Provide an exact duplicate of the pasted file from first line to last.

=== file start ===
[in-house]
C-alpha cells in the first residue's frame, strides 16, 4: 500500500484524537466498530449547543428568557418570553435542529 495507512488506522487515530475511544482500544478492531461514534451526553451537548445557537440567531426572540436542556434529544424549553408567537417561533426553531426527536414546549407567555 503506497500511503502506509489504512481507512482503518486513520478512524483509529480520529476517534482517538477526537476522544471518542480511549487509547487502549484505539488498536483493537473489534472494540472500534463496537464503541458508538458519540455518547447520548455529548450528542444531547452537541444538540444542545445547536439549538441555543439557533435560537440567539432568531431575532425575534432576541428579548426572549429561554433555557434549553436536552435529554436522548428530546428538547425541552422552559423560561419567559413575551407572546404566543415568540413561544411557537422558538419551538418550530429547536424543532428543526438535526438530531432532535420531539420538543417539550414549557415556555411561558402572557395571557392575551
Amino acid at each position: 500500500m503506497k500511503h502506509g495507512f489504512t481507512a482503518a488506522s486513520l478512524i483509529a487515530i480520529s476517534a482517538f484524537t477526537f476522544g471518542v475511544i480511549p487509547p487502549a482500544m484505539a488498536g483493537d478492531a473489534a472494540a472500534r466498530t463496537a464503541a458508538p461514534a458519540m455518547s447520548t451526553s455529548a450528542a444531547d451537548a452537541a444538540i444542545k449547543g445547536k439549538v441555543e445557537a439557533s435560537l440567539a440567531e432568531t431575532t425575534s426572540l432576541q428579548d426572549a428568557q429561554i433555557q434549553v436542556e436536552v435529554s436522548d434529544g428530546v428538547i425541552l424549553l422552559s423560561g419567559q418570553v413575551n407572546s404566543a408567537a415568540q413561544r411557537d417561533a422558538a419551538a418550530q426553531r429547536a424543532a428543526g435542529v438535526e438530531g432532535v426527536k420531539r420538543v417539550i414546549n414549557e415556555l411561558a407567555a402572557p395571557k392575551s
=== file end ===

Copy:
[in-house]
C-alpha cells in the first residue's frame, strides 16, 4: 500500500484524537466498530449547543428568557418570553435542529 495507512488506522487515530475511544482500544478492531461514534451526553451537548445557537440567531426572540436542556434529544424549553408567537417561533426553531426527536414546549407567555 503506497500511503502506509489504512481507512482503518486513520478512524483509529480520529476517534482517538477526537476522544471518542480511549487509547487502549484505539488498536483493537473489534472494540472500534463496537464503541458508538458519540455518547447520548455529548450528542444531547452537541444538540444542545445547536439549538441555543439557533435560537440567539432568531431575532425575534432576541428579548426572549429561554433555557434549553436536552435529554436522548428530546428538547425541552422552559423560561419567559413575551407572546404566543415568540413561544411557537422558538419551538418550530429547536424543532428543526438535526438530531432532535420531539420538543417539550414549557415556555411561558402572557395571557392575551
Amino acid at each position: 500500500m503506497k500511503h502506509g495507512f489504512t481507512a482503518a488506522s486513520l478512524i483509529a487515530i480520529s476517534a482517538f484524537t477526537f476522544g471518542v475511544i480511549p487509547p487502549a482500544m484505539a488498536g483493537d478492531a473489534a472494540a472500534r466498530t463496537a464503541a458508538p461514534a458519540m455518547s447520548t451526553s455529548a450528542a444531547d451537548a452537541a444538540i444542545k449547543g445547536k439549538v441555543e445557537a439557533s435560537l440567539a440567531e432568531t431575532t425575534s426572540l432576541q428579548d426572549a428568557q429561554i433555557q434549553v436542556e436536552v435529554s436522548d434529544g428530546v428538547i425541552l424549553l422552559s423560561g419567559q418570553v413575551n407572546s404566543a408567537a415568540q413561544r411557537d417561533a422558538a419551538a418550530q426553531r429547536a424543532a428543526g435542529v438535526e438530531g432532535v426527536k420531539r420538543v417539550i414546549n414549557e415556555l411561558a407567555a402572557p395571557k392575551s